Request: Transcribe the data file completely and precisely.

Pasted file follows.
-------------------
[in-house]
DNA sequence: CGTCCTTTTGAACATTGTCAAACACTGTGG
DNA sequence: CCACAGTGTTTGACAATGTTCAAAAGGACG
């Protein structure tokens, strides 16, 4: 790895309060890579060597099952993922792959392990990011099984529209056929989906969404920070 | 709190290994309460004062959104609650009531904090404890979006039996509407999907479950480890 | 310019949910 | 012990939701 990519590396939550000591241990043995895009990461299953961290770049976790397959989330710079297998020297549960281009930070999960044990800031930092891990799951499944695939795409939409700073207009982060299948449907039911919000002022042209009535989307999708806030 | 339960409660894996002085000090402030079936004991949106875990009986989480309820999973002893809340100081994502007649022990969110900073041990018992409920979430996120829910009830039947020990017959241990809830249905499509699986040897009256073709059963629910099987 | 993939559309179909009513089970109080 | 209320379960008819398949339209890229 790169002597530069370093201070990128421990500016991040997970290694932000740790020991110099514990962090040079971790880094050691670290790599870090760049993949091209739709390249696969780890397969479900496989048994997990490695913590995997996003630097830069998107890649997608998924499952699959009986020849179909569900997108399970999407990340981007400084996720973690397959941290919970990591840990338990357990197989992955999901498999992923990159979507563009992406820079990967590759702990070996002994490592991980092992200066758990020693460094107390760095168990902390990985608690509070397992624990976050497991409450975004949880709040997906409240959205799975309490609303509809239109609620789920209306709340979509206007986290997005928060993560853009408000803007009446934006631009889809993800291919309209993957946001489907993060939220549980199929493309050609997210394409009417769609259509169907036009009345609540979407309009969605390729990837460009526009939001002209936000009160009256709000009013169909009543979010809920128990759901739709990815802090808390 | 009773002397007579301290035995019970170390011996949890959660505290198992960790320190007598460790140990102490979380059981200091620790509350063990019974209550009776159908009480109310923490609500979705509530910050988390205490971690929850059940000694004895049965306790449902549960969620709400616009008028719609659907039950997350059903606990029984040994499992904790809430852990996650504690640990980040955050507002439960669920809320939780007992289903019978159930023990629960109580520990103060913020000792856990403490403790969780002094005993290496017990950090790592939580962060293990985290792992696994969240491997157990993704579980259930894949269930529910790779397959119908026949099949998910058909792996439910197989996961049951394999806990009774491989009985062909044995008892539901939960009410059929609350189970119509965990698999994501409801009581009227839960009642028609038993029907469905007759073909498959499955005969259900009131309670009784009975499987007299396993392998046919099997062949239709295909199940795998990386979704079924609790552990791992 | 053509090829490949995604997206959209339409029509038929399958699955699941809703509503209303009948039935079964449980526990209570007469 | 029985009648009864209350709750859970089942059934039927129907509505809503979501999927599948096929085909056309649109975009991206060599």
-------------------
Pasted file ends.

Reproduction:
[in-house]
DNA sequence: CGTCCTTTTGAACATTGTCAAACACTGTGG
DNA sequence: CCACAGTGTTTGACAATGTTCAAAAGGACG
């Protein structure tokens, strides 16, 4: 790895309060890579060597099952993922792959392990990011099984529209056929989906969404920070 | 709190290994309460004062959104609650009531904090404890979006039996509407999907479950480890 | 310019949910 | 012990939701 990519590396939550000591241990043995895009990461299953961290770049976790397959989330710079297998020297549960281009930070999960044990800031930092891990799951499944695939795409939409700073207009982060299948449907039911919000002022042209009535989307999708806030 | 339960409660894996002085000090402030079936004991949106875990009986989480309820999973002893809340100081994502007649022990969110900073041990018992409920979430996120829910009830039947020990017959241990809830249905499509699986040897009256073709059963629910099987 | 993939559309179909009513089970109080 | 209320379960008819398949339209890229 790169002597530069370093201070990128421990500016991040997970290694932000740790020991110099514990962090040079971790880094050691670290790599870090760049993949091209739709390249696969780890397969479900496989048994997990490695913590995997996003630097830069998107890649997608998924499952699959009986020849179909569900997108399970999407990340981007400084996720973690397959941290919970990591840990338990357990197989992955999901498999992923990159979507563009992406820079990967590759702990070996002994490592991980092992200066758990020693460094107390760095168990902390990985608690509070397992624990976050497991409450975004949880709040997906409240959205799975309490609303509809239109609620789920209306709340979509206007986290997005928060993560853009408000803007009446934006631009889809993800291919309209993957946001489907993060939220549980199929493309050609997210394409009417769609259509169907036009009345609540979407309009969605390729990837460009526009939001002209936000009160009256709000009013169909009543979010809920128990759901739709990815802090808390 | 009773002397007579301290035995019970170390011996949890959660505290198992960790320190007598460790140990102490979380059981200091620790509350063990019974209550009776159908009480109310923490609500979705509530910050988390205490971690929850059940000694004895049965306790449902549960969620709400616009008028719609659907039950997350059903606990029984040994499992904790809430852990996650504690640990980040955050507002439960669920809320939780007992289903019978159930023990629960109580520990103060913020000792856990403490403790969780002094005993290496017990950090790592939580962060293990985290792992696994969240491997157990993704579980259930894949269930529910790779397959119908026949099949998910058909792996439910197989996961049951394999806990009774491989009985062909044995008892539901939960009410059929609350189970119509965990698999994501409801009581009227839960009642028609038993029907469905007759073909498959499955005969259900009131309670009784009975499987007299396993392998046919099997062949239709295909199940795998990386979704079924609790552990791992 | 053509090829490949995604997206959209339409029509038929399958699955699941809703509503209303009948039935079964449980526990209570007469 | 029985009648009864209350709750859970089942059934039927129907509505809503979501999927599948096929085909056309649109975009991206060599």